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  • What do you think of the Lakers doing so well this season?”

  • Alright, look.

  • That's messed up. You guys know I'm a Kings fan.

  • And you know that the Lakers have consistently broken our hearts.

  • It makes me so mad that they're gelling,

  • that LeBron is back, that they're all getting along.

  • There's no drama. Dwight Howard is, like, now all of a sudden mentally there.

  • Alright. Does anyone else have any questions for me or anything?

  • I've got a question!

  • Why'd you cut our interview so short?

  • Ladies and gentlemen, Andrew Yang!

  • Andrew Yang!

  • You too! Yes!

  • Dude, you did fuckin'... Did you see the way he did that?

  • Aye man, you got the like, the swagger's– I've seen it, it's up now.

  • Oh, thank you, man. Thank you.

  • You hopped up like you had wheelies, man.

  • Let's see Bernie Sanders do that.

  • Oooh, wow!

  • Shots fired.

  • Andrew, that's ageist, bro. Don't do that.

  • Bernie's an inspiration and role model to me, uh...

  • Don't qualify. Don't qualify. Go full Nas, Jay-Z. Go full Take

  • Just go Takeover.

  • Oh...

  • You know what you should do? Like, the Takeover track, be like,

  • You little fuck, I got money stacks bigger than you.”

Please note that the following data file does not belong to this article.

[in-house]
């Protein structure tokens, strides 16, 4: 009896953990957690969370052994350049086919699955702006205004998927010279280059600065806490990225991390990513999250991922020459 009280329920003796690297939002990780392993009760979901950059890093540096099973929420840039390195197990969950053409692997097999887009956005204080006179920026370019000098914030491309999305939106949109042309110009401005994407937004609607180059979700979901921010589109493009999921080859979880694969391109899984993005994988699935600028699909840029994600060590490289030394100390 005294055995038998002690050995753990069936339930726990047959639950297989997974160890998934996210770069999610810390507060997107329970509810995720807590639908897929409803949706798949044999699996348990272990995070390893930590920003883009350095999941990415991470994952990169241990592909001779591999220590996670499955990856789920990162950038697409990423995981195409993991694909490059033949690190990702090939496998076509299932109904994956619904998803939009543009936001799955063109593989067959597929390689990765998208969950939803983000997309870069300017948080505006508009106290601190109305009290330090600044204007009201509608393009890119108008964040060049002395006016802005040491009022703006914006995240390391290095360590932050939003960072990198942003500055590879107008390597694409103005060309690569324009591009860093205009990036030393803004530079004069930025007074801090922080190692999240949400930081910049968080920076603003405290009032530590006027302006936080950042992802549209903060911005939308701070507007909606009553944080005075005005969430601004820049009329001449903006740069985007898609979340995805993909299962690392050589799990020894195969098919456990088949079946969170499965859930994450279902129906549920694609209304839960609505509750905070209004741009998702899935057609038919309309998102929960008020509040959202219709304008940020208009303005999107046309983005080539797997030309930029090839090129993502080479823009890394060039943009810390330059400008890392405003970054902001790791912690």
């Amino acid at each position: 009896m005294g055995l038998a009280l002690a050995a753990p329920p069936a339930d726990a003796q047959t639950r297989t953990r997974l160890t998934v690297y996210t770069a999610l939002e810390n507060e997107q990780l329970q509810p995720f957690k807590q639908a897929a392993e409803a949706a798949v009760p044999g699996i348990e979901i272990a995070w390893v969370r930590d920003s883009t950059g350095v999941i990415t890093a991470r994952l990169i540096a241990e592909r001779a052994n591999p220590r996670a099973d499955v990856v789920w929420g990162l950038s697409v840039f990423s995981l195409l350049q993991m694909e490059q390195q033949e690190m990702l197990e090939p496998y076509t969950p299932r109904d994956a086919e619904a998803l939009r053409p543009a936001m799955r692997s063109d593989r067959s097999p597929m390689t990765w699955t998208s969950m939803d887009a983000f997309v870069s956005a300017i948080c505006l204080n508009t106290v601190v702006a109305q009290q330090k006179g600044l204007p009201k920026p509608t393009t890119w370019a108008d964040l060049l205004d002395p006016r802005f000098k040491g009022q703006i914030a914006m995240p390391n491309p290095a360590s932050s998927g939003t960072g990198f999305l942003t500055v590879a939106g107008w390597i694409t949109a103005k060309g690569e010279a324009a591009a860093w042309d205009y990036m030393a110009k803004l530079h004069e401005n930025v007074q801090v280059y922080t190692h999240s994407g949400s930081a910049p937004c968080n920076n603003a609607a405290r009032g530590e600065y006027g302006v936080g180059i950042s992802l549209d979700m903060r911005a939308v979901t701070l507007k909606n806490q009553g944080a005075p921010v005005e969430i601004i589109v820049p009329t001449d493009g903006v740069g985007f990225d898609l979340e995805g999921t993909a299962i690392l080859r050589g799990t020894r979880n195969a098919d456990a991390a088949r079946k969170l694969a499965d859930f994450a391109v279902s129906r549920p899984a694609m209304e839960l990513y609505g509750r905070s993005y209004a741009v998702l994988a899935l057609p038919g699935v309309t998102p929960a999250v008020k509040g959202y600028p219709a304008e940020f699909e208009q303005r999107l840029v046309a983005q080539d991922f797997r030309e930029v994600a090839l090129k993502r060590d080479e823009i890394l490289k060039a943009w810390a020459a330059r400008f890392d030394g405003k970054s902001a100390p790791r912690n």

• You should do that.

  • Alright, anyways.

  • - You're not the first person to tell me that. - Um, are youare you ready for this?

  • I'm ready.

  • You realize the last presidential candidate that came on Deep Cuts dropped out, so...

  • We had Beto on the show. The neLike, the following day he dropped out.

  • You have to answer the question while holding an egg on a spoon.

  • So describe, in Spanish, what's happening right now on stage.

  • Ah, pues, es muy complicado...

  • - You ready for the danger zone? This is like— - You have absolutely nothing to worry about.

  • - Okay. - I'm gonna undo the Patriot Act jinx right now,

  • Ahh, it's not a jinx. Come on, man.

  • He was polling pretty low, but alright.

  • Now there's only one dude on TV doing this all the time.

  • Alright. So obviously, certain media outlets have blacked you out.

  • Yes.

  • - I'ma just say it. MSNBC... - Yeah. And I've got to say...

  • They call you John Yang...

  • All I'm asking for is that they say, “We're going to treat

  • - Now you wanna

  • ...you exactly like every other candidate. We're going to allow surrogates on our air

  • just like we allow surrogates from other campaigns.” And they're going to acknowledge that they've

  • omitted me from over a dozen graphics and have made mistakes in our coverage.

  • Very, very reasonable. Just treat us like everyone else and then I will be back on the air the next day.

  • Okay, but you're asking for an apology, though. They have to admit fault?

  • - I mean they actually— - You want the news media to admit fault?

  • You want Rachel Maddow to tack on another 30 minutes to her three-hour show

  • - and be like, “I'm sorry, Andrew.” - I'm not looking for 30 minutes.

  • - I would take one minute. - One minute? Okay.

  • Uh, but the fact is they've already apologized for some of the mistakes they've made in isolation,

  • so I'm just asking for an apology to acknowledge that they've made additional mistakes, as well.

  • Okay. Why don't you do this: Go right to Camera One and say, “Hey, MSNBC...

  • the only time I agree with Trump is when he's talking about MSNBC.”

  • Wow.

  • - I, I would not put it that way. - Aw, come on!

  • Come on, dude! I'm trying to